“The matter came before this Court’s for consideration of the notice of appeal and the motions to dismiss and based upon the lack of counsel representing Sirphey, LLC and the requirement of a First Judicial District local rule requiring or prohibiting limited liability companies from being represented by a pro se litigant in court, the Court struck Mr. Jain’s notice of appeal and dismissed the case,” he said. “Mr. Jain in his interactions with the Court on that day was informed that he needed to retain counsel if he wanted to seek his appeal and the basis for his appeal and he did just that. He obtained counsel and then filed a notice of appeal in D132CV202100002 demanding again that findings and a decision be made.”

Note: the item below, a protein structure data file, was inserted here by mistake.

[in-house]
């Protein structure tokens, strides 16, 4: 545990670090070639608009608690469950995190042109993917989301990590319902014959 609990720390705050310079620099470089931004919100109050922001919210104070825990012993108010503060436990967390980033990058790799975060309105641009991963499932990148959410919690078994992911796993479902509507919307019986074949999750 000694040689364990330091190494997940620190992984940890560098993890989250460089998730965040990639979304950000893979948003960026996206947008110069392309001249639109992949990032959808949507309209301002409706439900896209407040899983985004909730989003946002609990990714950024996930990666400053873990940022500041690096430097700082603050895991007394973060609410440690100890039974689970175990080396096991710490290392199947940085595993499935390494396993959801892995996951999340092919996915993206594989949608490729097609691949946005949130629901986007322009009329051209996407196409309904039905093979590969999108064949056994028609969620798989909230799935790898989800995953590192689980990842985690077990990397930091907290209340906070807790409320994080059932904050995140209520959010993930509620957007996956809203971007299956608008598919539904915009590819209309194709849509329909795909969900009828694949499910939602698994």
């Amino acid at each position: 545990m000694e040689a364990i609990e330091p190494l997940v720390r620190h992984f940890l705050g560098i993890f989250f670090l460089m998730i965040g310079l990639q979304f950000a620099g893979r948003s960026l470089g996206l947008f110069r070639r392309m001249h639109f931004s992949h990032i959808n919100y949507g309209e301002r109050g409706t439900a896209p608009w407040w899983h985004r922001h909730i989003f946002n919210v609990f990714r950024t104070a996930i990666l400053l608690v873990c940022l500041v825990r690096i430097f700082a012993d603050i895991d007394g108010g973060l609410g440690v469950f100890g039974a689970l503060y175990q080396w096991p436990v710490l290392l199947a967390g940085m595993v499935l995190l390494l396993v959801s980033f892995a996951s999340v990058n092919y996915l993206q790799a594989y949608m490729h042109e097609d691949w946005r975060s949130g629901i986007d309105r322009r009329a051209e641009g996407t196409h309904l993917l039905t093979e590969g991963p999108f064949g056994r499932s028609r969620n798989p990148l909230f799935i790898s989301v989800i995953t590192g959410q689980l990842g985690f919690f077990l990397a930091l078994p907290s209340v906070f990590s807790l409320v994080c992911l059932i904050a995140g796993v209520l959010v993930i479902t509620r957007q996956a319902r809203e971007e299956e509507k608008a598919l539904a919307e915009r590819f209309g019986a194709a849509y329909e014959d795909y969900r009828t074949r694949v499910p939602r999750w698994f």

Judge Lidyard said this notice of appeal was again met by a motion to dismiss by Los Alamos County – this time citing again the improper citation to the rule by which the appeal could be reviewed. He said Jain corrected the citation and was again met with a request for dismissal citing that he should not be permitted to modify or amend his pleading to conform to the proper rule.

“The filings in opposition to the appeals in both (cases) clearly demonstrate the level of sophistication of counsel for Los Alamos County as well as their ability to thoroughly research legal concepts and principles in order to challenge on numerous levels technical insufficiencies to the notices of appeals that were filed by Mr. Jain pro se and then filed on his behalf by counsel. This sophistication continued to be illustrated by continued motions to dismiss after Mr. Jain could not any longer maintain possession of the property that was the subject of the deprivation,” Judge Lidyard said.